This article was initially published on the Ropig blog on February 15, 2018.
Ropig was ultimately shuttered in 2018, you can hear that story here.
By November 1, 2017, I know one thing for sure: we’re going to run out of money.
We were supposed to have launched by now, but things got a little off track. And while no product is ever done exactly on time, this one had actually gotten pretty close!
My husband and co-founder Chris and I had decided to invest $500k of our own money into our latest project, a developer alert tool we call…
I did a double-take when I read that a pair of self-made brothers were purchasing Asda.
If you don’t know Asda, it’s a massive British grocery/everything store, kind of the “Wal-Mart of the UK” (in fact, Wal-Mart is exactly who they’re buying it from).
For entrepreneurs who started their own business from scratch, with zero family wealth, and have only been in business about 20 years, this is an INSANE accomplishment.
So of course I had to read more about the Issa brothers and their story.
Have you read those “here’s how we got the .com” sagas?
While these tales are impressive, I did NOT want to be one of those stories!
When I was doing the name research for my new startup, I wanted to make sure I could nab the .com right from launch day, without having to spend a million bucks in the process.
I did that by using a counterintuitive process that I’ve never seen anyone…
After I retired from my business, the questions poured in about how I did it. It was a long process over 5 years but one key to making this happen is to start taking time off TODAY.
I’ve also gotten many comments and questions from people who see how this can be done in a software business, but not a service business. So today, I will address how you can start this process off taking significantly more time off in a service business — specifically, coaches and consultants.
Many service businesses think that extended time off is impossible for them…
This is my brain, my advice, on your business. I‘m not the kind of coach that solely guides you to figure things out on your own (though I will do that too when appropriate). This is me giving you my opinion on your situation.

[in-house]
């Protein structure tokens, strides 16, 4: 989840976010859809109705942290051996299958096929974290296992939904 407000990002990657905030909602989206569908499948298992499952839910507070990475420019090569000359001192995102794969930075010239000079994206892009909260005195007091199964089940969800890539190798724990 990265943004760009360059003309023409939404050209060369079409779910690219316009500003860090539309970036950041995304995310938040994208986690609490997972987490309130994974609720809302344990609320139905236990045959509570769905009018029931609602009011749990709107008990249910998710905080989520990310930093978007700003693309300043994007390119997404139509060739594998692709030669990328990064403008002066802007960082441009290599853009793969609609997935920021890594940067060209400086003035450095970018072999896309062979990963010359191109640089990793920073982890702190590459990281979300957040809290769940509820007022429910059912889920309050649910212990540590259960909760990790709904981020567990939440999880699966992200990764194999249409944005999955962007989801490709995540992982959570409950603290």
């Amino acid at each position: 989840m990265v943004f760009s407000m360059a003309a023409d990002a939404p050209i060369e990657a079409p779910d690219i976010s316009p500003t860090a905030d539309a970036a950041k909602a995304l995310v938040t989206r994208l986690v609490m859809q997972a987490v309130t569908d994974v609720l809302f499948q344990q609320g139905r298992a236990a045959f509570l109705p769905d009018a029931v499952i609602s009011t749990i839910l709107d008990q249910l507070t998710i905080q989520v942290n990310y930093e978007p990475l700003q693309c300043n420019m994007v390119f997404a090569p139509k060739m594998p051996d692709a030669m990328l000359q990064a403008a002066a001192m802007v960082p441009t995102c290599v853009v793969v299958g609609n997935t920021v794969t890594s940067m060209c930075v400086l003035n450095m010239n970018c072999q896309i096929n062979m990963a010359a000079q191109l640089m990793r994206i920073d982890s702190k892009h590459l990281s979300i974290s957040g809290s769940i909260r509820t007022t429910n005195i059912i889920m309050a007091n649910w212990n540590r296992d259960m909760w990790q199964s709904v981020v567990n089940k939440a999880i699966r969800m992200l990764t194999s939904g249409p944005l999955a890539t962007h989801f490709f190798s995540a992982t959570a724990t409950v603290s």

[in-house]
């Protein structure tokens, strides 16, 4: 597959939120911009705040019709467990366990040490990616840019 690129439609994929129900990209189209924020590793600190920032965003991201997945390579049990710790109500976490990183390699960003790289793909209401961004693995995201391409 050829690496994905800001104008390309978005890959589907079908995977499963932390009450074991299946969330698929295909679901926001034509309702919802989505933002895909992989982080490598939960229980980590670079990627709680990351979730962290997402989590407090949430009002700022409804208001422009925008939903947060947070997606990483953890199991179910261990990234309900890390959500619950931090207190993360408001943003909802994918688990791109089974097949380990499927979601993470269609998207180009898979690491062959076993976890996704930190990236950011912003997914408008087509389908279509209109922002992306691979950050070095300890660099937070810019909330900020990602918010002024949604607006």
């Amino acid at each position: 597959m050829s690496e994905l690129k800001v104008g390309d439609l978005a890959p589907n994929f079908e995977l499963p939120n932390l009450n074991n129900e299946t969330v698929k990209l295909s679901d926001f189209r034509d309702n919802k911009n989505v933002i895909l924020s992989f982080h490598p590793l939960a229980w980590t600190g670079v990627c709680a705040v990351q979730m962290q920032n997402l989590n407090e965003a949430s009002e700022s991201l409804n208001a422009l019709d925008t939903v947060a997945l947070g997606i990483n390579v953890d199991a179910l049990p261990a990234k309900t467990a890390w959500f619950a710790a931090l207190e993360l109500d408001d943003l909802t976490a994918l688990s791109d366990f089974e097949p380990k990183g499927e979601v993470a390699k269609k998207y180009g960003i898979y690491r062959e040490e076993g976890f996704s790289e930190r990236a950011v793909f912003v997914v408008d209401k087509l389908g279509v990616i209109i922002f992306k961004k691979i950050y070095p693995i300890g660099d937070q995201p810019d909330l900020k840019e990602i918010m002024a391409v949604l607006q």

Anyone who has taken an extended leave from work faces the same problem — how to handle the email beast while you’re away.
I was facing a three-month maternity leave from my startup, MeetEdgar. (This is my second kid, second leave.) This time I needed a better email gameplan — I did not want to spend my first week back trudging through a massive inbox!
While researching the ways that people handle this, I came across one strategy that blew my mind: total annihilation. Here’s how it works — you write an autoresponder that goes a little something like this:
Learn more about Ropig
The good news: we now have real-time, detailed data about every part of our web applications.
The bad news: this data comes to us in the form of a firehose of notifications and alerts — most of which is useless noise.
Dev teams create complex systems and schedules to sift through all this data, looking for the few important key indicators buried among the endless messages.
It’s time to reinvent the way monitoring data is handled for web applications.
Today we’re launching Ropig, the next generation of alert management tools. We’ve reinvented what alert management looks…
We’ve decided to share some of our internal documentation for other companies to model and learn from.
If you decide to adopt any of these ideas for your company, please let me know! Here are a few highlights:
Remember, we’re bootstrappers. A bootstrapped company generates its own funding. That means everything we need to do must contribute to being profitable, either directly or indirectly. If we aren’t profitable, we don’t exist.
We pay fairly with regard to market values for roles and responsibilities. (AKA your paycheck!) We research pay scale information from multiple sources, based on your…
Does something you’re doing for your business feel really hard? Like a constant uphill battle? Like you have to hustle your face off before you make any progress?
…no, I’m serious. Quit.
Got an employee whose job feels like a constant struggle no matter what you do? Stop trying to make it work. They’re not a fit.
Got a marketing channel that STILL isn’t paying off, and you just can’t seem to find the right angle? Stop trying to make it work. That angle probably doesn’t exist.
Got an entire startup that can’t find that elusive “traction,” or…
There’s a big trend lately of giving people total freedom at work. Makes sense on paper — the people on your team are grownups who can make their own choices, and you shouldn’t have to babysit them.
More and more, though, people are taking this idea to the extreme. It turns what COULD be a decent holacracy into a total hot-mess-acracy, eliminating departments, managers, and a lot of the structure that makes workplaces actually work!
I get where the idea comes from. Everyone hates pointless rules and red tape, and bureaucracy slows down the speed of execution.
You know what…